Due to the potential winter weather, the Tarlton Law Library will close at 9:30pm on Wednesday (3/4). The Library will reopen at 1:00pm on Thursday (3/5).
The make-up 1-L brief training session scheduled for 11:50am on Thursday will be rescheduled. The 1:00pm brief training session on Thursday (3/5) will proceed as planned.
The history behind Women’s History Month dates back to the late 1970s. Efforts to recognize women’s history initially started as a week long event, through the joint efforts of both the legislative and executive branches of the federal government. Over time, individual states started passing legislation declaring the whole month of March for women’s history. In 1987, a month long celebration became the law across the land with the U.S. Congress’s declaration of March as National Women’s History Month in perpetuity. Ever since, a special Presidential Proclamation has been issued every year to coincide. (Check out the Law Library of Congress’s compilation of related legislative history documents.)
In celebration of Women’s History Month, the Tarlton Law Library is shining a spotlight on some remarkable trailblazers in the Justices of Texas 1836-1986 online exhibit, including:
Hortense Sparks Ward (1875-1944)
Ruth Virginia Brazzil (1889-1976)
Hattie Leah Henenberg (1893-1974)
This digital library describes the 160 individuals who, as members of the Texas Supreme Court and Texas Court of Criminal Appeals from 1836 to 1986, shaped the rights of Texas citizens. Justices of Texas includes, for each justice, a portrait, a biography, citations to opinions, and links to resources with additional information.
Are you a 1L writing an appellate brief for your LRLW class this spring? If so, you may find some titles on legal writing in Tarlton’s collection helpful.
Take, for example, the ABA’s A Brief Guide to Brief Writing by Janet S. Kole. The ABA tends to publish practical works geared toward practicing lawyers, and this title from the ABA’s Section of Litigation is in keeping with that tradition.
Tarlton also offers a guide to recommended titles on legal writing, including some on briefs. The most famous author of the works compiled here is U.S. Supreme Court Justice Antonin Scalia, well known for his strong views on the importance of legal writing. Together with the legal writing expert Bryan Garner, he authored Making Your Case: The Art of Persuading Judges, which includes a discussion of brief-writing.
For more titles focused on brief writing, you can browse Tarlton’s online catalog, TALLONS, by this subject: Legal briefs — United States.
Earl Lloyd, the first black NBA player, died on Thursday at the age of 86. LLoyd played his first NBA game in 1950 for the Washington Capitals. If you would like to learn more about race and basketball, we would recommend three excellent books in our collection.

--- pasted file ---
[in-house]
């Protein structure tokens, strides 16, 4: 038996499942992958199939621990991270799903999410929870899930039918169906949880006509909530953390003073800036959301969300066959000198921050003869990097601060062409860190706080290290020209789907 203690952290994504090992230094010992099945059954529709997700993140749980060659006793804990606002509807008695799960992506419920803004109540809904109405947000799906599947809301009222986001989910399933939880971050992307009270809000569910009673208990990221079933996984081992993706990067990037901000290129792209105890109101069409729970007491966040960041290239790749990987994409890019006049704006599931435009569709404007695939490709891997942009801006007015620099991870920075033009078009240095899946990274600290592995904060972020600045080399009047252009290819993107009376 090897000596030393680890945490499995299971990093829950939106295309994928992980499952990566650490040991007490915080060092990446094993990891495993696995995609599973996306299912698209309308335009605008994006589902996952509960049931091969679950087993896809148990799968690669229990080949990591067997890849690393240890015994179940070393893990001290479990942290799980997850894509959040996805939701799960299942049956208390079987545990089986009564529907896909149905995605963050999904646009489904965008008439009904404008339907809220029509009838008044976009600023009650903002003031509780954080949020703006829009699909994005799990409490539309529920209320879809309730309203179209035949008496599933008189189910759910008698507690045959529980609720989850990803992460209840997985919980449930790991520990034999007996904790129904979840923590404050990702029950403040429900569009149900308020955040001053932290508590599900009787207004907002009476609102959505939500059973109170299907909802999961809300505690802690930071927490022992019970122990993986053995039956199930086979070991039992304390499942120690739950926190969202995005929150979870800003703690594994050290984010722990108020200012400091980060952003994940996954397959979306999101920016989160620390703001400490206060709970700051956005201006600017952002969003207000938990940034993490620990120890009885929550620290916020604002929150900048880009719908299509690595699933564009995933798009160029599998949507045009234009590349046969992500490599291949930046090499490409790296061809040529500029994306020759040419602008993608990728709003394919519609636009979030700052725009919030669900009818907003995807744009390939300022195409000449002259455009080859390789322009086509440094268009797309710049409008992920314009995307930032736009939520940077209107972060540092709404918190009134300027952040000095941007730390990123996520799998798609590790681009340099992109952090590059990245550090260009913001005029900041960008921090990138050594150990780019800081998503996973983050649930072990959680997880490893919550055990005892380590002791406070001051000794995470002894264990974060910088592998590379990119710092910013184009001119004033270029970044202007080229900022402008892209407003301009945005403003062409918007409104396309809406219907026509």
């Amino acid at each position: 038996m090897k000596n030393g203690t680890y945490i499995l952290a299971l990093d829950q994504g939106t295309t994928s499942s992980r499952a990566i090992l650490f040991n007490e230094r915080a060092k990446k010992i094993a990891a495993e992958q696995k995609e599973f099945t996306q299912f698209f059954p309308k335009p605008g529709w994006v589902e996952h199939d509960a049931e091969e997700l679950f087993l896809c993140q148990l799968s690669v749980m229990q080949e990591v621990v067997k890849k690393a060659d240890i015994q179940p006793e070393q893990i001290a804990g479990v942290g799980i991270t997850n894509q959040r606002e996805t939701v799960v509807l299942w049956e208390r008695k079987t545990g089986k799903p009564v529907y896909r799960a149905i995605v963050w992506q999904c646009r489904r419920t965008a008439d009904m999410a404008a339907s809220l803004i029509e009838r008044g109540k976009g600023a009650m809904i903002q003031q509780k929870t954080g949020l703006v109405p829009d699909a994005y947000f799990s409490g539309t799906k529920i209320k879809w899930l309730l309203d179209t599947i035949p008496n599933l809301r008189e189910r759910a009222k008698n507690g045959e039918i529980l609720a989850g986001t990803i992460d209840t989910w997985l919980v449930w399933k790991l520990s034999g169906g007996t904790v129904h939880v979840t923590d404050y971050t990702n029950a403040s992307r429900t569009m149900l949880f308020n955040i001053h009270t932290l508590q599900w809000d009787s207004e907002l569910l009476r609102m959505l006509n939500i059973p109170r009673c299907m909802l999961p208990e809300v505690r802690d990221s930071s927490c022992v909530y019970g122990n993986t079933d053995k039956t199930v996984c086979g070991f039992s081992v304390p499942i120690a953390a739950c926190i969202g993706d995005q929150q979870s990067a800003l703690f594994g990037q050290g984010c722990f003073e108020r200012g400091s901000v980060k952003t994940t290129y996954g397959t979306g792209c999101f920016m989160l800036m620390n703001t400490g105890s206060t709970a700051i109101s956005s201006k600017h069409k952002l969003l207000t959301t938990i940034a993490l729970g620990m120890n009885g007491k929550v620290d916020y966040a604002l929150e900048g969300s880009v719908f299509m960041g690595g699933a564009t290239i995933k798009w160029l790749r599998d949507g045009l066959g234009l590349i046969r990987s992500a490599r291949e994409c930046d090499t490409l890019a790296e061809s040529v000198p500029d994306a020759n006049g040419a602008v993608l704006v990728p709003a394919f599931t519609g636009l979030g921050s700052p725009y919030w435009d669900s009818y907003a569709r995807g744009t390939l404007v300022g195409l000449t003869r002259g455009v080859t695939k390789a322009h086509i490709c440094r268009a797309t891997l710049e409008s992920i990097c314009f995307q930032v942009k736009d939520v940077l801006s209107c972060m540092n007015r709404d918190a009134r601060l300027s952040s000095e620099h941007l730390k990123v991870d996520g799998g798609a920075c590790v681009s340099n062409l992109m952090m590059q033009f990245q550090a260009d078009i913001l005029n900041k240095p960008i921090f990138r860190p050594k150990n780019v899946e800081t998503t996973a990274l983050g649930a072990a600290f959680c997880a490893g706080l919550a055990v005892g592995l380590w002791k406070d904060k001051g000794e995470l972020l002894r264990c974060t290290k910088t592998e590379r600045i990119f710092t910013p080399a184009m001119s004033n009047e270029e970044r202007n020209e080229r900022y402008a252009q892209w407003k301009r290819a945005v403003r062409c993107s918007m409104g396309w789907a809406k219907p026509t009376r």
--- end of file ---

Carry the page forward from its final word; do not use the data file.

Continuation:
And the Walls Came Tumbling Down: The Basketball Game That Changed American Sports, by Frank Fitzpatrick: This book tells the story of the 1966 NCAA Championship game between Texas Western and Kentucky. Texas Western (now the University of Texas at El Paso) started five black players and beat the all-white Kentucky team 72-65.
Getting Open: The Unknown Story of Bill Garrett and the Integration of College Basketball, by Tom Graham and Rachel Graham Cody: Almost twenty years prior to Texas Western winning the National Championship and three years prior to Lloyd breaking the color barrier in the NBA, Bill Garrett played his first game for Indiana University. This books tells his unlikely story.
The Rhythm Boys of Omaha Central: High School Basketball at the ’68 Racial Divide, by Steve Marantz: Almost twenty years after Lloyd broke the NBA color barrier, racial tensions were still extremely high in Omaha. This book tells the story of a basketball team with an all-black starting lineup and the trouble they encountered during their 1968-69 season.
The library has arranged for legal research training sessions on Bloomberg, Lexis, and Westlaw to assist with 1L Legal Research and Legal Writing (LRLW) brief writing assignments.
These sessions will be held from Monday, March 2, through Thursday, March 5. Please check the library’s spring calendar for 1Ls to see the time and location assigned for your LRLW section. Most of these training sessions will take place in the Library’s 3rd floor computer classroom (JON 3.22/3.223), but a couple are scheduled to occur in law school classrooms.
There is also a scheduled makeup session: Thursday, March 5, at 11:50am.
Good luck writing your briefs!